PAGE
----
LinkedIn is no longer just a job search platform. It’s a global community with powerful potential – one that can act as a no-cost marketing tool to get you exposure as an entrepreneur to thousands of potential customers, clients, partners, employees, and investors.
My LinkedIn content has reached 1.3M across 70 countries over the past two years. Those impressions would have run up a five-figure bill through paid social channels. This is why building your brand on LinkedIn as an entrepreneur is a great way to get free exposure for yourself and your business.
It wasn’t always easy though – everything worth doing takes time. One of my first posts got less than 500 views and looking back on it now, I can see why. I formatted it like two massive paragraphs in a College English essay. I also wasn’t active on the platform. Due to this, the potential reach of the post was greatly hindered. I didn’t let that stop me.
I continued creating content several times a week over a two-year span, learning about the algorithm and honing my craft. The consistency paid off as I recently wrote my 300th post, with some posts surpassing 75,000 views – much better than the 500 from when I started.
So if you haven’t considered using LinkedIn to its full potential as a marketing tool, it may be time to reconsider. My hope is that this article will accelerate your learning and teach you what I wish I knew when I first started my LinkedIn journey.
1. Comment On Other Posts
The LinkedIn algorithm makes commenting on posts a powerful tool to get great exposure. When you comment on a post, you get exposure to the author, their network, and their network’s network.
They’ll see your headshot, name, headline, and comment. At the same time, your network will see your comment and the original post, simultaneously adding value for your network and the author – it’s a win-win!
Commenting also shows your audience that you’re accessible should they want to reach out to you for a time sensitive order or ask a quick question about your business.
Set aside 15 minutes per day to leave 5 to 10 insightful comments on posts related to your industry. It’s a quick and easy way to get noticed, drive profile views, and add value for your community.
2. Create Content
Once you get the hang of commenting on other people’s posts, you’ll want to start creating content of your own to fully utilize LinkedIn as a marketing tool. Many people feel hesitant to post on the platform and are unsure if their posts will be well received. Worst case? Someone scrolls past your post and carries on with their day. Best case? Your post is seen by a potential customer, investor, partner, or teammate.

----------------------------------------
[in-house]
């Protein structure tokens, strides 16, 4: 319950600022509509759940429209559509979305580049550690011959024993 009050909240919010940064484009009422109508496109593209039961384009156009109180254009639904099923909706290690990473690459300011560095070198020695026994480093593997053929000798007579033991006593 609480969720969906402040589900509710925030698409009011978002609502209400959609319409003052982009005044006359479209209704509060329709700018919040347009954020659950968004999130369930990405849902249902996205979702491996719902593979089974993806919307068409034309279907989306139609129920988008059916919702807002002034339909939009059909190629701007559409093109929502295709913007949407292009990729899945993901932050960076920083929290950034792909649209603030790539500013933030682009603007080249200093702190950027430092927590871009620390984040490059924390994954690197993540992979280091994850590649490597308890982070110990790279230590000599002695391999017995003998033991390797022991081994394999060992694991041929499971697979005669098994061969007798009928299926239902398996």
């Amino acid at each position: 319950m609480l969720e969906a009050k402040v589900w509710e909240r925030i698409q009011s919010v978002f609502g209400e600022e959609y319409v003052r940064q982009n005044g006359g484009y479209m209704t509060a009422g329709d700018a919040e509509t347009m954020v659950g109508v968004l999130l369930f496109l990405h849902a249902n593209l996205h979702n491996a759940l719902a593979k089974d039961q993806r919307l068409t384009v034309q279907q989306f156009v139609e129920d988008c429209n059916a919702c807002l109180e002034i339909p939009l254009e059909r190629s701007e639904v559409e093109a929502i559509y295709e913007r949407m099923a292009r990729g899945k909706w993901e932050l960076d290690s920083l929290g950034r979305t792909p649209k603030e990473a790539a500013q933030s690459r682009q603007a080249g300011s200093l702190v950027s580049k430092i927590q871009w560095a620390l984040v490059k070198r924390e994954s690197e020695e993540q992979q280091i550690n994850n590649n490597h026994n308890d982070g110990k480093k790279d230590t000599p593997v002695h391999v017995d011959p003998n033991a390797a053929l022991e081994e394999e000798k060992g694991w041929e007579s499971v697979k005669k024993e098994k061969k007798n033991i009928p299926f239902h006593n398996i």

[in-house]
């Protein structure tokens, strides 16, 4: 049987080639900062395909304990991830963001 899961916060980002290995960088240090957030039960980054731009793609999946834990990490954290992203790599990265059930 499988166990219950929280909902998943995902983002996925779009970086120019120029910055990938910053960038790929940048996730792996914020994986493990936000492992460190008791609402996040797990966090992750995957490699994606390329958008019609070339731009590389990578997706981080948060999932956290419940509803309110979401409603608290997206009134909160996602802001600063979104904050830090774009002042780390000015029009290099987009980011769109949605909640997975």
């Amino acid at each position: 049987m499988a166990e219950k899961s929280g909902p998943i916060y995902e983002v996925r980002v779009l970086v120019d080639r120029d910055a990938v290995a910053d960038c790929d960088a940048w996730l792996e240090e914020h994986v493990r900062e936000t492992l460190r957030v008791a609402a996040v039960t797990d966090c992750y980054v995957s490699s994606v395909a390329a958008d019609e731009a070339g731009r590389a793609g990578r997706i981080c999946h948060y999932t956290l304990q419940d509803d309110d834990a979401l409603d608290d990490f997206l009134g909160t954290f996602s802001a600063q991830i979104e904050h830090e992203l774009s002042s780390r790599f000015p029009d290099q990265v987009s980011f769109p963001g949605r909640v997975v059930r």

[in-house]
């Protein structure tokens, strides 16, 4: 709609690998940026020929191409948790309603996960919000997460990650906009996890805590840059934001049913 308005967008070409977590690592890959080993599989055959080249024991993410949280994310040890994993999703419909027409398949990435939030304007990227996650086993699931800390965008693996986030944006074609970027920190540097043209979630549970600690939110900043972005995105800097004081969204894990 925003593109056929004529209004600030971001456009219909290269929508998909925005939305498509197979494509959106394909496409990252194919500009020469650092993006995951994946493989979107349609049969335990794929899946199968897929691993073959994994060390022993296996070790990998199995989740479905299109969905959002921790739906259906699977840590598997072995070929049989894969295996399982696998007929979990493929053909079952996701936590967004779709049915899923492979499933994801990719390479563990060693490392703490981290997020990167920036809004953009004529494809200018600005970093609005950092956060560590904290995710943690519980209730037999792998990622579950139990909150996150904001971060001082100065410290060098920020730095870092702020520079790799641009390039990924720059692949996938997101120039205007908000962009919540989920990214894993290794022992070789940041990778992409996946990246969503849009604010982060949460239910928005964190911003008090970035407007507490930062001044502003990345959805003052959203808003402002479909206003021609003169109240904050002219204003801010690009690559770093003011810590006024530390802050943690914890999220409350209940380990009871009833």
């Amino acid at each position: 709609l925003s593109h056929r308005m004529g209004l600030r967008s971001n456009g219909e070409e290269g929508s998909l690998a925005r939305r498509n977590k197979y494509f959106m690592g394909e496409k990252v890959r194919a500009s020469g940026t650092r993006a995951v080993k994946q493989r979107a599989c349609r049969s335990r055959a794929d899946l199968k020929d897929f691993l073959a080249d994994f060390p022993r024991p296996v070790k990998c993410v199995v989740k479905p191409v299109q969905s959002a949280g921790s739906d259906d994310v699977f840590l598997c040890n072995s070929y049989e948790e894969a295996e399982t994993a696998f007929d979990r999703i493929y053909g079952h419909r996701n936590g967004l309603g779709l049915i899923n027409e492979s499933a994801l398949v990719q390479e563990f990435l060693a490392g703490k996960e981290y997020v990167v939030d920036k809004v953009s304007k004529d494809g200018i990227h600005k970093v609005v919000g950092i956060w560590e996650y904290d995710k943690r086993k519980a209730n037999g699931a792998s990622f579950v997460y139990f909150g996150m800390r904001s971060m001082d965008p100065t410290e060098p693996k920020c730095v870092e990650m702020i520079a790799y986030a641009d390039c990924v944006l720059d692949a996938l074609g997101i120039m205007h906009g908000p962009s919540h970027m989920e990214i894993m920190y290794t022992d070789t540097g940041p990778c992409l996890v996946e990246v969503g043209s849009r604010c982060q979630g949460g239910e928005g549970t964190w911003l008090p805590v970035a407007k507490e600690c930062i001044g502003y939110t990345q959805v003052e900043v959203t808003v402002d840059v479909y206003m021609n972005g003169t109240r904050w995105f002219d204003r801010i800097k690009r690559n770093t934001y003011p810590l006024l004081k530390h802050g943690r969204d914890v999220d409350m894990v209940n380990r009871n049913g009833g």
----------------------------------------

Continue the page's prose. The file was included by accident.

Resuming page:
Life as an entrepreneur is busy, so aiming for two posts per week is a great place to start. You want to make sure you don’t burn out too quickly or run out of ideas to post about. I often batch create content to optimize productivity. That way you can write when you have the motivation and creativity without feeling pressured.
The best time of day to post depends on who your audience is. For many, it may be in the 8 am-10 am window as people start their days. You can use a third-party scheduling tool to schedule your posts so you don’t need to remember to manually upload them.
3. Connect with Like-Minded People
The best part about LinkedIn is connecting with amazing people from around the world and adding value to each other’s lives.
To get started, you can send up to ~100 connection invitations each week. I recommend taking 30 seconds to add a brief, personalized note as to why you want to connect with the person.
Once they accept, they’ll start to see your content in their feed. You’ll also be able to direct message them to share helpful resources, ask questions, and make introductions.
If you’re not sure who to connect with, you can start off with LinkedIn’s suggestions. The connections tab will often suggest people you share commonalities with (same school, company, role, city, and more).
If you want to be more targeted with your connecting efforts, you can use the powerful search filters to find exactly who you’re looking for. For example, if you’re a clothing entrepreneur, you may want to connect with fashion buyers, at a certain company, in a specific geography. You can do that with LinkedIn.
4. Build Credibility and Trust
LinkedIn has a high domain authority score, meaning that it ranks well in Google search. If someone searches your name, they’re likely to see your LinkedIn profile as one of the top results. If they visit your profile and it appears inactive, you may be deterring that individual from reaching out to you.
Earning trust is key to the success of your business. By creating content consistently and engaging with your community, you’ll have a credible and trustworthy landing page whenever someone comes across your profile.
If you take anything from this piece, it’s that being active on LinkedIn through commenting, creating, and connecting can be a powerful, no-cost marketing tool to accelerate your growth as a founder.